Freeze takes away asparagus for Mother’s Day
By Emma Palova
EW Emma’s Writings
Lowell, MI- I walked into Bob Kietzmann’s farm on Grand River Drive yesterday, in the wake of the bad news of Monday’s frost damage to Michigan asparagus.
The barn was empty with all but a scale and a can with the label touting asparagus for $2.50. Empty yellow caddies were laying all around. There was also a black notebook, the Kietzmann’s Asparagus Ledger for people to sign off on their purchases. The sale of asparagus at the farm has been based on an honor system since it started 24 years ago.
Usually, there are yellow boxes loaded with firm green stalks of asparagus, people digging in and picking for the best ones, and a bunch of recipes on the table. The bustle lasts well into mid-June on a normal year..
And the week of Mother’s Day is always the busiest time for asparagus, according to owner Bob Kietzmann.
It didn’t take too long for Kietzmann to arrive on the vacated barn scene. Yes, there wasn’t even a sales sign off the busy road that parallels I-96, near the Lowell exit.
“Can we help you?” asked Kietzmann.
“Sure, I want some asparagus,” I said.
“Well, the good guy up there arranged that we won’t have any, until next week,” said Kietzmann tilting his hat as he squinted into the late afternoon sun. “Mine froze too.”
We walked into Kietzmann’s sunlit office to chat about the asparagus that has been damaged by the frost. Kietzmann estimated he lost approximately 20 percent of his crop.
“It’s really hard to say,” he nodded.
Three years ago, kids from the Saranac FFA (Future Farmers of America) planted 50,000 crows of asparagus over four nights on a six acre parcel.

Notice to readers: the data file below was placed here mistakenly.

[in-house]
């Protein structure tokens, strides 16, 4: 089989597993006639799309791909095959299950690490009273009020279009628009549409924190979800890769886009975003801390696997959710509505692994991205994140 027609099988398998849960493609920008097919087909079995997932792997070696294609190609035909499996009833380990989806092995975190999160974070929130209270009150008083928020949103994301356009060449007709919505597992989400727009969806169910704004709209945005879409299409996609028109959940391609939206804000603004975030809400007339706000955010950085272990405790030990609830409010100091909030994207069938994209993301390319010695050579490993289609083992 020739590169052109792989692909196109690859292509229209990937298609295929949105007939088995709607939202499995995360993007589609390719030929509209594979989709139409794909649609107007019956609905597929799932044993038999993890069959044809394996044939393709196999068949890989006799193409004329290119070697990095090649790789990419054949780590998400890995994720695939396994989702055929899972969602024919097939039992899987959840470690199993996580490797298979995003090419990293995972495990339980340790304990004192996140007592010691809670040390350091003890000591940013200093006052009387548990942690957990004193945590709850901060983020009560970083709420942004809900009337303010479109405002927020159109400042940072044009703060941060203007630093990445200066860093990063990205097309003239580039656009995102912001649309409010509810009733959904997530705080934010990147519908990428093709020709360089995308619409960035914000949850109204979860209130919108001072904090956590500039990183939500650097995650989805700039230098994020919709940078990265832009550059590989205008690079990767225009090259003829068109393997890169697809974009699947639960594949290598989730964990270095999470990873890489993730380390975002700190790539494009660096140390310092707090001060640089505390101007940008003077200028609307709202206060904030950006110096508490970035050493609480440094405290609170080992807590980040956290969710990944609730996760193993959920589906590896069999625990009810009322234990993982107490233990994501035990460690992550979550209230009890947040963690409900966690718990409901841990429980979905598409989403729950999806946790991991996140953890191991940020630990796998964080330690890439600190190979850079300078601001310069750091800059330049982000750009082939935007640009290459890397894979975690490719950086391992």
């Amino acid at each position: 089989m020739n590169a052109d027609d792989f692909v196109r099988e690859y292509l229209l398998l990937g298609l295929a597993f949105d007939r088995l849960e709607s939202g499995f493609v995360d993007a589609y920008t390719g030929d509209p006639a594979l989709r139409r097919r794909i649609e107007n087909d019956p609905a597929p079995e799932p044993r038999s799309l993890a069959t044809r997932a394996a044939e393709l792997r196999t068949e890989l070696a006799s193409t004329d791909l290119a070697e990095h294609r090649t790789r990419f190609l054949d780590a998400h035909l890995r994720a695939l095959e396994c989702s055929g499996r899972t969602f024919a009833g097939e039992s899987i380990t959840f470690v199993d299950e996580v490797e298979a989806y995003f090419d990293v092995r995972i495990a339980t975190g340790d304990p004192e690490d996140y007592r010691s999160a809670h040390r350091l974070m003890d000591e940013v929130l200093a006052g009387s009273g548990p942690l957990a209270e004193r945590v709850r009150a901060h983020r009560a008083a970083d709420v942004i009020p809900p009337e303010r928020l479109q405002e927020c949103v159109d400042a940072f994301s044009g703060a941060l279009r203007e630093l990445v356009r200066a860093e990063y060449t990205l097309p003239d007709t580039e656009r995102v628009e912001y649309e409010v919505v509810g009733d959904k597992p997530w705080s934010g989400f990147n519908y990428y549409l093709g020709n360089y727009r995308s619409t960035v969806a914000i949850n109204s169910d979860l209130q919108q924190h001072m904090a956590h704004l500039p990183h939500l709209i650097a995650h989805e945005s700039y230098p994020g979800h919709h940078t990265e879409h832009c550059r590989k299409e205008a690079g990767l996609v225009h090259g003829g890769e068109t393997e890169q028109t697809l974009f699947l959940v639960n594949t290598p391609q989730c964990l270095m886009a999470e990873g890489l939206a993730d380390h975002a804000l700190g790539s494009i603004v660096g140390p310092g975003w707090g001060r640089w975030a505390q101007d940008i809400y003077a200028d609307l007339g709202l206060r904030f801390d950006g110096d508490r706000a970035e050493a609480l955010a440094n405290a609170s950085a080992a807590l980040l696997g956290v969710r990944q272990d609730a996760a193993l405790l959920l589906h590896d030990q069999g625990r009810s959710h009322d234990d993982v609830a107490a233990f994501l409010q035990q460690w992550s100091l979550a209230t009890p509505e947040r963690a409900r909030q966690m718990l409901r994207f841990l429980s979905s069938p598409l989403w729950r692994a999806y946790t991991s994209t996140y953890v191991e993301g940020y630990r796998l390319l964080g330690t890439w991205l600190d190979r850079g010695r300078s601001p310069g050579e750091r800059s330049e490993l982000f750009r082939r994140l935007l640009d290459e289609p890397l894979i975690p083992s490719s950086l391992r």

“It takes six years for asparagus to be profitable,” Kietzmann said.
However, asparagus is a fast growing plant. It can grow anywhere from two to three inches overnight at 50 to 60 degrees.
“It grows best at night,” said Kietzmann.
We took a ride into the nearby asparagus field. Kietzmann pointed out the translucent asparagus stalks damaged by the frost wilting into the ground.
The good news is that the first and second pickings were early this year at the end of April due to warm weather.
“Anything that is in the ground didn’t freeze,” said Kietzmann. “We already had two rounds.”
On a good harvest day, one picking is in the morning around 7 a.m. and the other one is at 6 p.m.
The picking height of asparagus is from seven to 10 inches, and there is hardly any waste.
Kietzmann started picking wild asparagus in the ditches along the road as a kid dreaming of a day when he would have a ½ bushel for himself.
“I’ve been picking it since I could walk,” he said.
Well, that day came after years of milking cows and building farm equipment.
“We’ve picked asparagus in the snow in May,” he said. “We’ve only had three year like this with the frost damaging the asparagus.”
And Kietzmann loves meeting customers from all over Michigan.
“I have guys come in here buying asparagus for their mothers,” Kietzmann laughed. “They’ve never even tasted asparagus.”
Some customers ask for asparagus bunches like they find at the stores.
“Well we don’t have that here,” he said.
The rider for picking asparagus has two blades that cut the asparagus in two rows and throws it in the bin. Now, due to frost, asparagus will have to be sorted from the damaged stalks.
By July, the asparagus plants tire out or fern out.
“Then it’s done for the year,” he said. “I spray for weeds after we’re done picking.”
At Heidi’s farm market stand on M-50, there was some asparagus from Hart still left, that was cut last Sunday.
Luckily, the shortage is only temporary, until next Monday.
The annual asparagus festival takes place in Hart, Michigan on June 9, 10, & 11.
For more info on Heidi’s go to www.heidisfarmstand.com
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